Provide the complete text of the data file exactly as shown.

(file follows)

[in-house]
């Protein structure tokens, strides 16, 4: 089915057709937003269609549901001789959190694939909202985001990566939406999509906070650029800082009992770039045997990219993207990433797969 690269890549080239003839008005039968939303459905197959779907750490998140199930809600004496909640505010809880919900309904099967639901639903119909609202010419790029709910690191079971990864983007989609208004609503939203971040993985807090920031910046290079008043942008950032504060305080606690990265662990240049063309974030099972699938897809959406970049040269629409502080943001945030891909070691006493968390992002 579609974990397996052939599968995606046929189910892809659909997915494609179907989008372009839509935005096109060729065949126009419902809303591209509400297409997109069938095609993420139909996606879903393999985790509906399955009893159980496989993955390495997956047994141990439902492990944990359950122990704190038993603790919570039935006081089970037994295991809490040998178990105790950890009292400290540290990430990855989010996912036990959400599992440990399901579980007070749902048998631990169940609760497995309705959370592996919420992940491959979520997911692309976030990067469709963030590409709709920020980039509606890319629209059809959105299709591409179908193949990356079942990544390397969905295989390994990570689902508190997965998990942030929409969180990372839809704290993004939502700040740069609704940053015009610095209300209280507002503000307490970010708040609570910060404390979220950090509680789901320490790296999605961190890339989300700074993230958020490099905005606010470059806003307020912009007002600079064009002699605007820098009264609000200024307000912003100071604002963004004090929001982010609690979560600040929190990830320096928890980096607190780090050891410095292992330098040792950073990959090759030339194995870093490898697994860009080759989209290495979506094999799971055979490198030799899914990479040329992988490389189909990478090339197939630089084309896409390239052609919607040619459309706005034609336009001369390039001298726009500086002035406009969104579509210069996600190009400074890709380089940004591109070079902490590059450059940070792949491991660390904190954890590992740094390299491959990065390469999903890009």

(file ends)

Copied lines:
[in-house]
């Protein structure tokens, strides 16, 4: 089915057709937003269609549901001789959190694939909202985001990566939406999509906070650029800082009992770039045997990219993207990433797969 690269890549080239003839008005039968939303459905197959779907750490998140199930809600004496909640505010809880919900309904099967639901639903119909609202010419790029709910690191079971990864983007989609208004609503939203971040993985807090920031910046290079008043942008950032504060305080606690990265662990240049063309974030099972699938897809959406970049040269629409502080943001945030891909070691006493968390992002 579609974990397996052939599968995606046929189910892809659909997915494609179907989008372009839509935005096109060729065949126009419902809303591209509400297409997109069938095609993420139909996606879903393999985790509906399955009893159980496989993955390495997956047994141990439902492990944990359950122990704190038993603790919570039935006081089970037994295991809490040998178990105790950890009292400290540290990430990855989010996912036990959400599992440990399901579980007070749902048998631990169940609760497995309705959370592996919420992940491959979520997911692309976030990067469709963030590409709709920020980039509606890319629209059809959105299709591409179908193949990356079942990544390397969905295989390994990570689902508190997965998990942030929409969180990372839809704290993004939502700040740069609704940053015009610095209300209280507002503000307490970010708040609570910060404390979220950090509680789901320490790296999605961190890339989300700074993230958020490099905005606010470059806003307020912009007002600079064009002699605007820098009264609000200024307000912003100071604002963004004090929001982010609690979560600040929190990830320096928890980096607190780090050891410095292992330098040792950073990959090759030339194995870093490898697994860009080759989209290495979506094999799971055979490198030799899914990479040329992988490389189909990478090339197939630089084309896409390239052609919607040619459309706005034609336009001369390039001298726009500086002035406009969104579509210069996600190009400074890709380089940004591109070079902490590059450059940070792949491991660390904190954890590992740094390299491959990065390469999903890009």